Scientists are casting doubts on the efficacy of fertilizers used by Ghanaian farmers cross the country as research points to consistent low yields despite fertilizer application.
This was revealed at a dissemination workshop on research findings on Ghana’s Soil Fertility Management (GSFM) and Fertilizer Subsidy Programme (FSP) in Accra.
The scientists presented a report on the state of soil fertility in Northern Ghana which draws attention to the problem. They also called for immediate measures to deal with the problem.
The study was undertaken by two United States Agency for International Development (USAID) implementing partners, namely the Agriculture and Agribusiness Unit of the Real Sector Division of the Ministry of Finance and the USAID Ghana Feed the Future Agriculture Policy Support Project (APSP).
The workshop, therefore, aimed to disseminate the findings of two related studies conducted on Ghana’s Soil Fertility Management and the Impact of government’s Fertilizer Subsidy Program (FSP) for evidence-based recommendations to feed into the country’s Agriculture Sector Policy formulation and implementation.
The workshop had the overall objective of identifying some of the achievements and challenges of FSP and to devise strategies to mitigate the challenges. About 70 participants attended the workshop which was organized by the Ministry of Finance (MoF) in collaboration with USAID Ghana Feed the Future APSP.
In an address, Mr Kwabena Oku Afari, Director, Real Sector Division, MoF, pledged government’s commitment to partnering all stakeholders with the necessary policy measures to safeguard the agricultural industry to enhance its enormous contribution to national development.
Mr Afari said government, in 2008, introduced FSP to encourage farmers to increase the use of fertilizer in food crop production. He said following the introduction and implementation of FSP, fertilizer use rate by farmers in Ghana increased from 8 kilograms to 10 kilograms per hectare.
The study on FSP, he explained, was, therefore, to assess the impact of the Program on Ghana’s economy after its implementation.
In a presentation, Dr Kolavalli Shashidhara, Country Program Manager of the International Food Policy Research Institute (IFPRI), said the use of fertilizer in agriculture had been identified as very critical in view of the fact that soil played a key role in the determination of agricultural output and the quality of Africa’s soil which is described as the poorest in the world.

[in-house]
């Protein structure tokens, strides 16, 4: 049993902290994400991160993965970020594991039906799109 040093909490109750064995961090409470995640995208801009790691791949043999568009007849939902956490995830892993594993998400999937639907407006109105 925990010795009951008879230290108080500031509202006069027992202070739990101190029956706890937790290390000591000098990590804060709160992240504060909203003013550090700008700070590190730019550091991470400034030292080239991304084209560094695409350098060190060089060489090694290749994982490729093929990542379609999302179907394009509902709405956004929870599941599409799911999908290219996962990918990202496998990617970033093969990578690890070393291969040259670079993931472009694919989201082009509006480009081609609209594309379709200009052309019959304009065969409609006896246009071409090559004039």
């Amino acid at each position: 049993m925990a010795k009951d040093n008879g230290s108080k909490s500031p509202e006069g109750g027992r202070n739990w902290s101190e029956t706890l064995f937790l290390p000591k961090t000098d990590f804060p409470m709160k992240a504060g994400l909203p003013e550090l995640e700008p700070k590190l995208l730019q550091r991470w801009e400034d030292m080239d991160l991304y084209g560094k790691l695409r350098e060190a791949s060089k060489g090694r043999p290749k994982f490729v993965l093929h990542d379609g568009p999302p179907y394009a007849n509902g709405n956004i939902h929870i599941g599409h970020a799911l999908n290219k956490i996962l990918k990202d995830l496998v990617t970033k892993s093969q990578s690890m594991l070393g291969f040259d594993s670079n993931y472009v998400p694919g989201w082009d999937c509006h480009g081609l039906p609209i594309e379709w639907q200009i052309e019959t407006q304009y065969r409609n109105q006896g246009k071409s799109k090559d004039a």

Dr Shashidhara recommended soil testing for the determination of its nutrient and fertility levels as an essential requirement for fertilizer use.
For her part, Dr Irene Egyir, Technical Advisor, Agriculture and Agribusiness Unit of the Ministry of Finance, noted that over the 8-year period of its implementation, fertilizer use and crop yields increased moderately.
Dr Egyir said for FSP to attain the desired objectives, there was the need for government to fully finance the program. She said a sustainability plan, an implementation plan and a monitoring system were also essential for FSP to make significant impact.
In her remarks, Mrs Edna Baffoe-Bonnie, Head, Agriculture and Agribusiness Unit, Real Sector Division, MoF, said her Unit was one of the first to be established to cater specifically for agriculture and agribusiness, in view of the strategic importance of agriculture to the economy.
In Ghana, Agriculture contributes about 20 per cent of Gross Domestic Product (GDP), employs more than half of the country’s total workforce, constitutes the main source of income for rural households and serves as the main source of food.
In 2014, the sector contributed about US$ 2.639 million in foreign exchange earnings, representing 21 per cent of GDP.